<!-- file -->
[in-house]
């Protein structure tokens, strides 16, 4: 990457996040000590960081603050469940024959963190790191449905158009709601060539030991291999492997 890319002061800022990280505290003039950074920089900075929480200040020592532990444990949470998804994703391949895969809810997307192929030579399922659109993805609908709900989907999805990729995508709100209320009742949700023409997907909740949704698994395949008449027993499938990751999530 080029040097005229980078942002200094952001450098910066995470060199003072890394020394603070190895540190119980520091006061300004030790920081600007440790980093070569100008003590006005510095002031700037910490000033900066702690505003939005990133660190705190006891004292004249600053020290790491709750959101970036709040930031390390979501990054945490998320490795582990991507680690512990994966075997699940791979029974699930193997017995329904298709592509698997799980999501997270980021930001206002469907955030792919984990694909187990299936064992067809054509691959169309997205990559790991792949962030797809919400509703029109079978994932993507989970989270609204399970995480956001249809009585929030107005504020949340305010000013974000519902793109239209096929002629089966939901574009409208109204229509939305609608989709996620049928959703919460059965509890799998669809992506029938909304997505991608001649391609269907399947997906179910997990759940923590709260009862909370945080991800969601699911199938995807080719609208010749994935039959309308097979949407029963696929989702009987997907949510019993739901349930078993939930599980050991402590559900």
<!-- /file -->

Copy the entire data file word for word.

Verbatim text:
[in-house]
């Protein structure tokens, strides 16, 4: 990457996040000590960081603050469940024959963190790191449905158009709601060539030991291999492997 890319002061800022990280505290003039950074920089900075929480200040020592532990444990949470998804994703391949895969809810997307192929030579399922659109993805609908709900989907999805990729995508709100209320009742949700023409997907909740949704698994395949008449027993499938990751999530 080029040097005229980078942002200094952001450098910066995470060199003072890394020394603070190895540190119980520091006061300004030790920081600007440790980093070569100008003590006005510095002031700037910490000033900066702690505003939005990133660190705190006891004292004249600053020290790491709750959101970036709040930031390390979501990054945490998320490795582990991507680690512990994966075997699940791979029974699930193997017995329904298709592509698997799980999501997270980021930001206002469907955030792919984990694909187990299936064992067809054509691959169309997205990559790991792949962030797809919400509703029109079978994932993507989970989270609204399970995480956001249809009585929030107005504020949340305010000013974000519902793109239209096929002629089966939901574009409208109204229509939305609608989709996620049928959703919460059965509890799998669809992506029938909304997505991608001649391609269907399947997906179910997990759940923590709260009862909370945080991800969601699911199938995807080719609208010749994935039959309308097979949407029963696929989702009987997907949510019993739901349930078993939930599980050991402590559900």